The curious case of the missing Volt

This is a weird one. I'm reading the voltages of individual cells in a 4S battery using a voltage divider connected to a single analogue pin and a series of optoisolators controlled by digital pins to feed the voltages to the divider in turns and read them in sequence.

The problem is, the readings are all correct up to the 4th cell, which is always off.

The weirdest thing is, the reading is always off to more or less the value of 1V (that's the calculated voltage, not the voltage on the analogue pin), so where other cells are giving (correct) readings in increments of about 4V (the battery is fully charged), the fourth cell increases the reading by only 3V. (I have tested all cells using a multimeter, the cell is also 4V, and the total voltage of the pack is 16V).

I've tried different resistance configurations for the voltage divider, tried bypassing the optoisolator and connecting directly, but still have the same issue. It seems to read correctly up to about 12V, and then instead of 16V, it's reading 15V!

Just wondered if anyone has had any similar experiences...

hptic:
Just wondered if anyone has had any similar experiences...

No, because we simply have no idea whatsoever how you have connected anything or what code you are using. :cold_sweat:

Optoisolator outputs are photo-transistors, not perfect switches, they have significant leakage current, on-resistance and voltage drop which may be affecting your circuit, which we cannot see...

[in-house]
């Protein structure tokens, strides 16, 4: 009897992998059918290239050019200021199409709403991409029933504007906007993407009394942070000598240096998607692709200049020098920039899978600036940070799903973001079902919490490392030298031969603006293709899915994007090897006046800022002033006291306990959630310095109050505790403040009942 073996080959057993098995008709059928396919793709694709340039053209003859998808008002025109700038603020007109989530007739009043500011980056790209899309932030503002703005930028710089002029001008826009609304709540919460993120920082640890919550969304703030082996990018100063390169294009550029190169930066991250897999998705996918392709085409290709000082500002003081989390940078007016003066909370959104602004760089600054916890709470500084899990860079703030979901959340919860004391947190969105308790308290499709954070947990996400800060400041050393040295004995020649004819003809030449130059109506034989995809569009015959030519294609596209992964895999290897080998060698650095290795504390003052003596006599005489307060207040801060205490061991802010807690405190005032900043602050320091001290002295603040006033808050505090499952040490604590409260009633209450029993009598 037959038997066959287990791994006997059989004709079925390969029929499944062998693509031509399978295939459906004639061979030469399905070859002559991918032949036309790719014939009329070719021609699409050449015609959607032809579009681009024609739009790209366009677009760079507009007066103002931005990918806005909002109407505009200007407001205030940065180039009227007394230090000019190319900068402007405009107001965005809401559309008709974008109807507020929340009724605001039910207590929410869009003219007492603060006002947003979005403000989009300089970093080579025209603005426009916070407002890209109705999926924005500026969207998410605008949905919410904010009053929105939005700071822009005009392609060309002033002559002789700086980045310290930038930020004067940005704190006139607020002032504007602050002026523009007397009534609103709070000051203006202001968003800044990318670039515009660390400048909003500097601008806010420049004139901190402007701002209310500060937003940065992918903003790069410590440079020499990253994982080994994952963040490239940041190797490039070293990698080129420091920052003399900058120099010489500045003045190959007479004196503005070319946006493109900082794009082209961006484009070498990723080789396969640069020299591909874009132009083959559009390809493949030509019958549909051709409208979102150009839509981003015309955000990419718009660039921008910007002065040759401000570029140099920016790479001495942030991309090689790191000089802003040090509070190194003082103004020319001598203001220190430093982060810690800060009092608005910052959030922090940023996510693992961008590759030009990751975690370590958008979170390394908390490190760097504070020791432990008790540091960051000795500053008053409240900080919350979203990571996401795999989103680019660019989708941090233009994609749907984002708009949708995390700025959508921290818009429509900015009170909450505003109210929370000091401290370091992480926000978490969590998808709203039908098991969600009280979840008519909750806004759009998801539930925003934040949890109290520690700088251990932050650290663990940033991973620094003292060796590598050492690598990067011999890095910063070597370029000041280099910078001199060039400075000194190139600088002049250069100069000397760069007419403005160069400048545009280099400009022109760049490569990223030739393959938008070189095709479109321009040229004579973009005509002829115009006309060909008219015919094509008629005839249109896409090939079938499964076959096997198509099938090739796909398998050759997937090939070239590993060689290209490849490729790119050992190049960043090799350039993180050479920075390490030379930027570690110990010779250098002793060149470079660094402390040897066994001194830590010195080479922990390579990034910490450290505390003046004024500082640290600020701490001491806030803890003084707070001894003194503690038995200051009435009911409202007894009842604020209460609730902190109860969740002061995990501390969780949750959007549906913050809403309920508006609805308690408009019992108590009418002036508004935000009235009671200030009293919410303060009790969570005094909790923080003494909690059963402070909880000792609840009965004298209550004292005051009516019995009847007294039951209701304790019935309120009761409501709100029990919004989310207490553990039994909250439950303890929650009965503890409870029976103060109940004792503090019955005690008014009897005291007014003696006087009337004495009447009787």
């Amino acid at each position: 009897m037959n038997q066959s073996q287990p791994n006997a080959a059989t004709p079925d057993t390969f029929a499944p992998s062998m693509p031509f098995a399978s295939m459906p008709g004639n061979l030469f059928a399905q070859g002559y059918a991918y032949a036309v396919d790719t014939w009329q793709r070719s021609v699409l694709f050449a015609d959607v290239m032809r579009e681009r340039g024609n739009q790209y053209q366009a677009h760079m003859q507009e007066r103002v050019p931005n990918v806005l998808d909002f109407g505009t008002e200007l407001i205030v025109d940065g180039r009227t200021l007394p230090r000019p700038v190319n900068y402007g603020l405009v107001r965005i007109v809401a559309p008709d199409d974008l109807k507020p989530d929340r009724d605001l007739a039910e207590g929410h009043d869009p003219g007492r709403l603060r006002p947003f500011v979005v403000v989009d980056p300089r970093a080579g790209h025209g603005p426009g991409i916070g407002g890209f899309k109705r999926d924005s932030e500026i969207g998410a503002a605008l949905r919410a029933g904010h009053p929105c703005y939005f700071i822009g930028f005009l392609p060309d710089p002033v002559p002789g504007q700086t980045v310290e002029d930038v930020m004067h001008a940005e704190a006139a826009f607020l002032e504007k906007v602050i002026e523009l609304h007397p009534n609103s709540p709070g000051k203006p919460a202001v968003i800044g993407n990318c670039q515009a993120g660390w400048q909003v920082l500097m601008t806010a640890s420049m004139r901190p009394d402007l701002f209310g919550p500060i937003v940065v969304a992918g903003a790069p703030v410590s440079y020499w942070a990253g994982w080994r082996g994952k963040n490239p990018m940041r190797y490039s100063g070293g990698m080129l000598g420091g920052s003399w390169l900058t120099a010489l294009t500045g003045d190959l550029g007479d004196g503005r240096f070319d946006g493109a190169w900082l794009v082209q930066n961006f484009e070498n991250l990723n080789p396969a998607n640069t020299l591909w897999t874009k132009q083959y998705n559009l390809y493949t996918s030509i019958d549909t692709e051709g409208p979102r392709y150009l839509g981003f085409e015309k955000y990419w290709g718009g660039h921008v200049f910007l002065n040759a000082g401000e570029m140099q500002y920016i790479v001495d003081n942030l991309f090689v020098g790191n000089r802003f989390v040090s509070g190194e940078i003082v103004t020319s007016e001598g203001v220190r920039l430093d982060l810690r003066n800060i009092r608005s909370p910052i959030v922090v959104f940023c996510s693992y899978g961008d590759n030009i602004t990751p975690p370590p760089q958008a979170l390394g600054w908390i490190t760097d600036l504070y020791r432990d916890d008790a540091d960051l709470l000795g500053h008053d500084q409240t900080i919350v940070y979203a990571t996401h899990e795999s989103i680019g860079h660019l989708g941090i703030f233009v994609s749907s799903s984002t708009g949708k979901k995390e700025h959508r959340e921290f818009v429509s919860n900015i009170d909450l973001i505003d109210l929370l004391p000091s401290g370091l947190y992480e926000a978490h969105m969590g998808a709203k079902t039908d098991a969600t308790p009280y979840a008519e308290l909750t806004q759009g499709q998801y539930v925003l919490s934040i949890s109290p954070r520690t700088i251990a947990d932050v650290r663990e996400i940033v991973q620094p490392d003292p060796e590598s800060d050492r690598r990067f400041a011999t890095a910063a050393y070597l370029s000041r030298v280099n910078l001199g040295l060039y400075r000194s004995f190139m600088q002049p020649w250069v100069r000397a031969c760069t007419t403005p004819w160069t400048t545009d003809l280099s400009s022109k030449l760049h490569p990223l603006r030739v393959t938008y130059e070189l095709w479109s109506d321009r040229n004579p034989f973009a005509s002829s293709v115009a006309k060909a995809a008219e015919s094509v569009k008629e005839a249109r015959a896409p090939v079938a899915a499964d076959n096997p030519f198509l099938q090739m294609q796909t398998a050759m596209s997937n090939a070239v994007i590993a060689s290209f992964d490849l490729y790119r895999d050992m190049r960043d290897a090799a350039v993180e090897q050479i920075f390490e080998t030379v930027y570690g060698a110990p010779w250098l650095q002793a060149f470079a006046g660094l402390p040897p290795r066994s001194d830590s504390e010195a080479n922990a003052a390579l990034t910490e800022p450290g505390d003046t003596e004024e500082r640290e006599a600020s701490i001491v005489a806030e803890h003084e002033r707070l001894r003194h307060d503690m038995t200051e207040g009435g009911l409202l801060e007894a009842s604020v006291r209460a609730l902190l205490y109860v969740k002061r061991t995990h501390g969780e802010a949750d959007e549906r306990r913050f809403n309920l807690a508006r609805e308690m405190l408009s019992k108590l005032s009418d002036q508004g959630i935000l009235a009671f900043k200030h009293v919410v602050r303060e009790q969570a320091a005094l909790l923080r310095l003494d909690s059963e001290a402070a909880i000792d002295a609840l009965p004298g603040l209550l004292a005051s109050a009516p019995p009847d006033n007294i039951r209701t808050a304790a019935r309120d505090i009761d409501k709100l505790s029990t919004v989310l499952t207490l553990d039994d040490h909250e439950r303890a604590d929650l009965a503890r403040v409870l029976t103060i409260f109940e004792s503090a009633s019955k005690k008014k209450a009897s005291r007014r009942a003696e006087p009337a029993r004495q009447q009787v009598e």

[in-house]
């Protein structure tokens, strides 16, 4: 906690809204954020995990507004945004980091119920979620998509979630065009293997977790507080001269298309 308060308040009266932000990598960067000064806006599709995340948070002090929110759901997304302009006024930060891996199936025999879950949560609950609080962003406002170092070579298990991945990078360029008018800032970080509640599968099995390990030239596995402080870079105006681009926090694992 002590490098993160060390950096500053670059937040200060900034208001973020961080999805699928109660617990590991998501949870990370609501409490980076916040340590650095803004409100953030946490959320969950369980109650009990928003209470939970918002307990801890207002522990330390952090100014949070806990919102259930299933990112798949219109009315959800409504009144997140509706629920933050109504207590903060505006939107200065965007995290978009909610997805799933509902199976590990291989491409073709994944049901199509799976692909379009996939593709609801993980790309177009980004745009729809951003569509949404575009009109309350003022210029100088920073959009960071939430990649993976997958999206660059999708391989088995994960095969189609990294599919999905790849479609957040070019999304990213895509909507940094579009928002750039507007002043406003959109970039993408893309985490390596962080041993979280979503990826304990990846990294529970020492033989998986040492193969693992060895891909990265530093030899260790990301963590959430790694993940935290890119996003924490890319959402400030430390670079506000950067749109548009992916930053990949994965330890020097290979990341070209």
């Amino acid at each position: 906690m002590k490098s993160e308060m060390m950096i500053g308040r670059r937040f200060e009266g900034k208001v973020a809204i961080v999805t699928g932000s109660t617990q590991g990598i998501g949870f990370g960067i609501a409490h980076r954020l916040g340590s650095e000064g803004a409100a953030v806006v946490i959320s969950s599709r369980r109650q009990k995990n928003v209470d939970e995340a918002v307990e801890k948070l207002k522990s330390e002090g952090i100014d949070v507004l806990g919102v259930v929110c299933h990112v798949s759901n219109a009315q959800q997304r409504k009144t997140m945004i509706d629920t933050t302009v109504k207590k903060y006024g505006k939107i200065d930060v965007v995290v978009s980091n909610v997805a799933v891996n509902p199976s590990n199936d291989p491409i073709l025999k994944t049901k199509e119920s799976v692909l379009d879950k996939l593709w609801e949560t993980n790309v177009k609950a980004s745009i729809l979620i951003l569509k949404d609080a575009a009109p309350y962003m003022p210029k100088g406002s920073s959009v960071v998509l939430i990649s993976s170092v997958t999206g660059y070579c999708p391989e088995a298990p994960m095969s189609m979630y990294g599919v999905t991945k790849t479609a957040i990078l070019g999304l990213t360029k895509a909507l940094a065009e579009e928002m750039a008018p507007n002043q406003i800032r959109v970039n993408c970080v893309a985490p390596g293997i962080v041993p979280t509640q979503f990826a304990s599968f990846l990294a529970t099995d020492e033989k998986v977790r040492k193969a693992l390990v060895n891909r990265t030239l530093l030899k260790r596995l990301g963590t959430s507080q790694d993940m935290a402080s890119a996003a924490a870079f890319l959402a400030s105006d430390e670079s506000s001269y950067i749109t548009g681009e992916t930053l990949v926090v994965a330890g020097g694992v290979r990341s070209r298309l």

Sorry, here’s the code. In essence, arduino is reading the voltage divider correctly up to a certain voltage, and then seems to lose 1V, regardless of the resistor configuration of the voltage divider.
I’ve originally had this running on a Pro Mini 3.3V, but have since tried on a Nano and the result it the same. It does make me also think the maths is off somewhere, but can’t see where!
Don’t know how much use the photo will be in terms of wiring, I can draw up a diagram if that will help?

main.cpp:

#include <Arduino.h>
#include "InternalVoltage.h"
#define VOLTAGE_SENSOR A0
#define R1Value 21850
#define R2Value 4670

float voltages[4];
uint8_t switches[4];
uint8_t counter = 0;

InternalVoltage internalVoltage;

void setup() {
  internalVoltage.getInternalVoltage();
  Serial.begin(9600);
  Serial.println("START");
  Serial.print("Internal Voltage: ");
  Serial.println(internalVoltage.internalVoltage);
  for (uint8_t i = 0; i < 4; i++){
    switches[i] = i + 2;
    pinMode(i + 2, OUTPUT);
  }
  pinMode(A0, INPUT);
}

void loop() {
  digitalWrite(switches[counter], HIGH);
  // delay(50);
  
  float previous_cells = 0;
  
  for (uint8_t i = 0; i < counter; i++)
    previous_cells += voltages[i];

  float reading = internalVoltage.readVoltageDivider(VOLTAGE_SENSOR, R1Value, R2Value);
  
  voltages[counter] = reading - previous_cells;
  
  Serial.print(counter);
  Serial.print(" : ");
  Serial.print(internalVoltage.voltageDividerReading);
  Serial.print(" : ");
  Serial.print(reading);
  Serial.print(" = ");
  Serial.print(voltages[counter]);
  Serial.println();
  digitalWrite(switches[counter], LOW);
  counter++;
  if (counter > 3)
    counter = 0;
  delay(600);
}

internalVoltage.h:

#ifndef _InternalVoltage_h
#define _InternalVoltage_h

#include <Arduino.h>

class InternalVoltage{
	public:
		void getInternalVoltage();
		float readVoltageDivider(uint8_t pin, float R1, float R2);
		void setOffset();
		float internalVoltage = 5.0;
		int voltageDividerReading = 0;
	private:
		uint32_t readVcc();
		float decimalVoltage(float x, float in_min, float in_max, float out_min, float out_max);
		float offset = 0.0;
};

#endif